I'm also proud of achievements such as becoming a director of the Gold Coast Suns and chair on various other community groups because I want to see the Gold Coast achieve its potential and being part of that driving force is exciting.
As a chartered accountant, how do your services differentiate from competitors and what is the best advice you can give to businesses to be financially successful?
Our research shows us that it's not simply our services that differentiate us. Instead it's how we deliver them and the framework they're delivered in. It's the collaboration, big-picture thinking and focus on achieving our clients' vision.
Our advice is that private business must show two attributes a desire to profit from their passion and an idea of the type of business they aspire to be. Our services and support are designed to bridge the gaps in the journey of turning the idea into an exceptional business.
You are on a number of boards including the inaugural chairman of the Friends of Griffith Business School and director of the Gold Coast Football Club - why do you believe it is so important to give back to the community?
Fundamentally we are all part of our community and what determines our strength and diversity is the level of contribution from our people.
Inspiring and engaging all citizens in education and training, business and economic development and arts and culture is what will embrace innovation, enrich our culture and create jobs.
I'm proud to call the Gold Coast home and I share a deep desire to drive positive change for our community. Through my personal contributions it gives me an understating and strong connection to grassroots issues and the ability to drive that change.
What makes the Gold Coast a great place to do business?
Gold Coast people are unique and dynamic we can live anywhere but we've chosen to live here and 'have a go' at carving out a sustainable livelihood. We are a community full of energy and our linear city with a collection of villages creates a diverse range of business opportunities.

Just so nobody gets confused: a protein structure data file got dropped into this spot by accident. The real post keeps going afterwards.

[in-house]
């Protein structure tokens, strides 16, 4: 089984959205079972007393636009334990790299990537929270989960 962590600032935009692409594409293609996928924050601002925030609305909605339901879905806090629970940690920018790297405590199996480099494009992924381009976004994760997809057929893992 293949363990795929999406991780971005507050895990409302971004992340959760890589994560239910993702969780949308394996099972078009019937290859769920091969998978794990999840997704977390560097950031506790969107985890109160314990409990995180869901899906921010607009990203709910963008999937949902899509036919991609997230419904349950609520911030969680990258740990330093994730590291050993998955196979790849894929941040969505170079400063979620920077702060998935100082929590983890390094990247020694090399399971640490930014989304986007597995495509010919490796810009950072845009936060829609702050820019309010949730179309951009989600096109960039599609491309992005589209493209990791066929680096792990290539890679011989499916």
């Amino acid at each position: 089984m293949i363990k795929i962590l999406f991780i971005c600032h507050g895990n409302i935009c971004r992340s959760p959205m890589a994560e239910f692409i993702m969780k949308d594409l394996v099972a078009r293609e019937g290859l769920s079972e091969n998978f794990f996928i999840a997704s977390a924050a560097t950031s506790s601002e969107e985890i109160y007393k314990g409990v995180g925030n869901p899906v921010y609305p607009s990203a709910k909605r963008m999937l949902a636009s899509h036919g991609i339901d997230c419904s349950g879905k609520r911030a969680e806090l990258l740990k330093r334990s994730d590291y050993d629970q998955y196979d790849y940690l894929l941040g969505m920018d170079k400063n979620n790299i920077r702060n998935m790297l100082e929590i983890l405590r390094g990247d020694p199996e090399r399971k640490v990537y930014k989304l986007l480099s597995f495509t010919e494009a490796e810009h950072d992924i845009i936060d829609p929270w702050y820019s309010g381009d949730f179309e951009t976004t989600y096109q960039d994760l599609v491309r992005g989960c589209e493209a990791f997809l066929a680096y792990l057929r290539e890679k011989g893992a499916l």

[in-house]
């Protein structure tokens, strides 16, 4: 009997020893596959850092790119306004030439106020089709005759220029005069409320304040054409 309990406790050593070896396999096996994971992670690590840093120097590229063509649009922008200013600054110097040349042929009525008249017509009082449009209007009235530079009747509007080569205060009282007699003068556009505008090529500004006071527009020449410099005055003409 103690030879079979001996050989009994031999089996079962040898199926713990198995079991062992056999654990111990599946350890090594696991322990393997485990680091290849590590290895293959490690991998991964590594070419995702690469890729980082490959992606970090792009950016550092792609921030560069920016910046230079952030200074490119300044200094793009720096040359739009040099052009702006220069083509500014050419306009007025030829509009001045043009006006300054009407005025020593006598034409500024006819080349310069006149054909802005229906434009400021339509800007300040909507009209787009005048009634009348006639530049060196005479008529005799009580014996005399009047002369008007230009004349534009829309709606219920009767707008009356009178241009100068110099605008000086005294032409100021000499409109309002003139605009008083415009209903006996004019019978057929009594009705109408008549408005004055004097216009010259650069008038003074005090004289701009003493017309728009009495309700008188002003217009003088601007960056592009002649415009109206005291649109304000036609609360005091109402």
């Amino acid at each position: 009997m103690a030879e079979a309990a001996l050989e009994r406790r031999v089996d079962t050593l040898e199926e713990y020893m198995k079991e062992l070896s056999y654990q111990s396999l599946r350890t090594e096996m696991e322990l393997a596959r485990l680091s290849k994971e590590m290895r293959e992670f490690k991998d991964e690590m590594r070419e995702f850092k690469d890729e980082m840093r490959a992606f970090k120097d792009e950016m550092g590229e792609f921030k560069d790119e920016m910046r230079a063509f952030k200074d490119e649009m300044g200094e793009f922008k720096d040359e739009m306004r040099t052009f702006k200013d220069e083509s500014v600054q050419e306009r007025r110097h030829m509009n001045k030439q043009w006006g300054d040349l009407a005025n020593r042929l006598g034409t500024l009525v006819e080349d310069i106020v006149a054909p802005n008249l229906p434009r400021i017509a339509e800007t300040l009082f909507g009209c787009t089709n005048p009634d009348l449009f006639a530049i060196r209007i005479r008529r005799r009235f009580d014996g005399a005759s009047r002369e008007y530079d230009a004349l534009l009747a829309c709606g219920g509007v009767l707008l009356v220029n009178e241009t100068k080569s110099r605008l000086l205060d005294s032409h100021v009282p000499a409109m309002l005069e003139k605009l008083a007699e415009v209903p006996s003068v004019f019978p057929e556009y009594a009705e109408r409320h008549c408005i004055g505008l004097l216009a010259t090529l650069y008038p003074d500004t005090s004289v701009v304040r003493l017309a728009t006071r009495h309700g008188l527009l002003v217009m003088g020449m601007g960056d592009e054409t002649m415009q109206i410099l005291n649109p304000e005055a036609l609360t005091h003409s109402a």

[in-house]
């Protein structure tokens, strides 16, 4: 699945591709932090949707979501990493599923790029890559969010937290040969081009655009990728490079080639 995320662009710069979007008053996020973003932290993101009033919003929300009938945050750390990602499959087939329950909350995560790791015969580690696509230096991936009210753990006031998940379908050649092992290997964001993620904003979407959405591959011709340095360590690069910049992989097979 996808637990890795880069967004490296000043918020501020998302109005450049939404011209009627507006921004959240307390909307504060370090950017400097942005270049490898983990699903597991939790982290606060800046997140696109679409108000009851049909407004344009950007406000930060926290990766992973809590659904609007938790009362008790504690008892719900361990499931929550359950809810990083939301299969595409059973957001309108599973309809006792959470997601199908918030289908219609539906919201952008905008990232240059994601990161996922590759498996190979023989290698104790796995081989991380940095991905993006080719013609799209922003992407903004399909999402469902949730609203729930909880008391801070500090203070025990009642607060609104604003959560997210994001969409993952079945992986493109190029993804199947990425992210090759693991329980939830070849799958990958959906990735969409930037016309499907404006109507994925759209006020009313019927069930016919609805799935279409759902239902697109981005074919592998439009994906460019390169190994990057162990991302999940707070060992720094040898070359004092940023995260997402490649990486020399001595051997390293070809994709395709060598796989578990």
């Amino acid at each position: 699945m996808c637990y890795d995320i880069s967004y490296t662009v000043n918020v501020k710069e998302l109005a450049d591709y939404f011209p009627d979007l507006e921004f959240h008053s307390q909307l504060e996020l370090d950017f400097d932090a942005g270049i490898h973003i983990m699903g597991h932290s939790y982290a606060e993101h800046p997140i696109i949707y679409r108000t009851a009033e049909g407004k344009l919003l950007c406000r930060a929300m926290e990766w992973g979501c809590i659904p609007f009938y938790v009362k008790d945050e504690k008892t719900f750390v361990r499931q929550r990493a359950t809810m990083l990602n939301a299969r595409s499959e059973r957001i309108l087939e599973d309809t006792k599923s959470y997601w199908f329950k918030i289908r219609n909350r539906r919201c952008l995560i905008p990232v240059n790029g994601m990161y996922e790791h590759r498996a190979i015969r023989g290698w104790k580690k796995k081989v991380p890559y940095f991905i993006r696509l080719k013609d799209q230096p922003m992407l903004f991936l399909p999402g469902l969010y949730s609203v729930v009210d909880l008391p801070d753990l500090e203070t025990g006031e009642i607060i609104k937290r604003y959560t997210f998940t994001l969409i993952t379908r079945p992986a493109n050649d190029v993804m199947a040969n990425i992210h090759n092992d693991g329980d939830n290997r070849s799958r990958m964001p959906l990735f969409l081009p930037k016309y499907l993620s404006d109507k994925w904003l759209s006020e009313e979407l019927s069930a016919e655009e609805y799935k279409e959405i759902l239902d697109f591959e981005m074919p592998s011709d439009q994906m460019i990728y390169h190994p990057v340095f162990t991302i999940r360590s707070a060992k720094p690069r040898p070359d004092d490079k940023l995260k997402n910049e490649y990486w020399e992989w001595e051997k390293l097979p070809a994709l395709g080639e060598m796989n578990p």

We're on the cusp of greatness through population growth and the emergence of new industries and we have the mindset, skills and talent to develop the next wave of innovative products and services.
We just have to ensure we create an environment where we mentor, innovate and support each other in channeling our enterprising spirit into a strategic focus and develop the key drivers of a strong community.
What are some of the challenges the city is facing and what can the Gold Coast do better to ensure a thriving business community?
We have an unparalleled opportunity to turn the Gold Coast into a city that is culturally diverse and economically sustainable, but government, business and community all need to contribute and collaborate.
We shouldn't always rely on the three levels of government to make big changes happen. If you look at hot topics like transport infrastructure or the ILS, business should be coming up with ideas and ways of making it happen as well.
A thriving business community is a hallmark of a great city and commerce is a powerful force in bringing about change.
We need a strategic business group to focus on the long-term vision for the Gold Coast, with forums to discuss, debate and deliberate on issues affecting the whole community.
A collective approach like this would inspire a new legion of private business engaged in driving the entire community.